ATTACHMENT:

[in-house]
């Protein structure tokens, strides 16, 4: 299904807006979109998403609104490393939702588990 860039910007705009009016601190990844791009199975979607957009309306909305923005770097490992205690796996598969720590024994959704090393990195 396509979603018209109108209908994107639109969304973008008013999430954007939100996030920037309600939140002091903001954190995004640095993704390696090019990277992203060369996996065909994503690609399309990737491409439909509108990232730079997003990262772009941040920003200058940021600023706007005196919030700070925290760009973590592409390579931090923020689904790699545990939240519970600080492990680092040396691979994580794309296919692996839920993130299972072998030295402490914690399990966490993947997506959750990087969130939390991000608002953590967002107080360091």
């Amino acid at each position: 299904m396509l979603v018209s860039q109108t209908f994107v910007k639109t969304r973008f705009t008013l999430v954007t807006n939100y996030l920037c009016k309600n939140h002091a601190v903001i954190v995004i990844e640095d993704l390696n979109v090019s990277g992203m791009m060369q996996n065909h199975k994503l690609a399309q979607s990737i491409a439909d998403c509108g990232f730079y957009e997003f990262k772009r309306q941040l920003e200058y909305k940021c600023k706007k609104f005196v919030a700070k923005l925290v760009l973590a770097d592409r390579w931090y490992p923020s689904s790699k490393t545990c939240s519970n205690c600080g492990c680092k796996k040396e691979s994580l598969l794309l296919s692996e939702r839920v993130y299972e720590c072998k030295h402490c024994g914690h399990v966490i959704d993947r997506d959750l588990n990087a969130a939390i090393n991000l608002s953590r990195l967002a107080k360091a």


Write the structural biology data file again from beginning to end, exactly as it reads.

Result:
[in-house]
């Protein structure tokens, strides 16, 4: 299904807006979109998403609104490393939702588990 860039910007705009009016601190990844791009199975979607957009309306909305923005770097490992205690796996598969720590024994959704090393990195 396509979603018209109108209908994107639109969304973008008013999430954007939100996030920037309600939140002091903001954190995004640095993704390696090019990277992203060369996996065909994503690609399309990737491409439909509108990232730079997003990262772009941040920003200058940021600023706007005196919030700070925290760009973590592409390579931090923020689904790699545990939240519970600080492990680092040396691979994580794309296919692996839920993130299972072998030295402490914690399990966490993947997506959750990087969130939390991000608002953590967002107080360091």
């Amino acid at each position: 299904m396509l979603v018209s860039q109108t209908f994107v910007k639109t969304r973008f705009t008013l999430v954007t807006n939100y996030l920037c009016k309600n939140h002091a601190v903001i954190v995004i990844e640095d993704l390696n979109v090019s990277g992203m791009m060369q996996n065909h199975k994503l690609a399309q979607s990737i491409a439909d998403c509108g990232f730079y957009e997003f990262k772009r309306q941040l920003e200058y909305k940021c600023k706007k609104f005196v919030a700070k923005l925290v760009l973590a770097d592409r390579w931090y490992p923020s689904s790699k490393t545990c939240s519970n205690c600080g492990c680092k796996k040396e691979s994580l598969l794309l296919s692996e939702r839920v993130y299972e720590c072998k030295h402490c024994g914690h399990v966490i959704d993947r997506d959750l588990n990087a969130a939390i090393n991000l608002s953590r990195l967002a107080k360091a």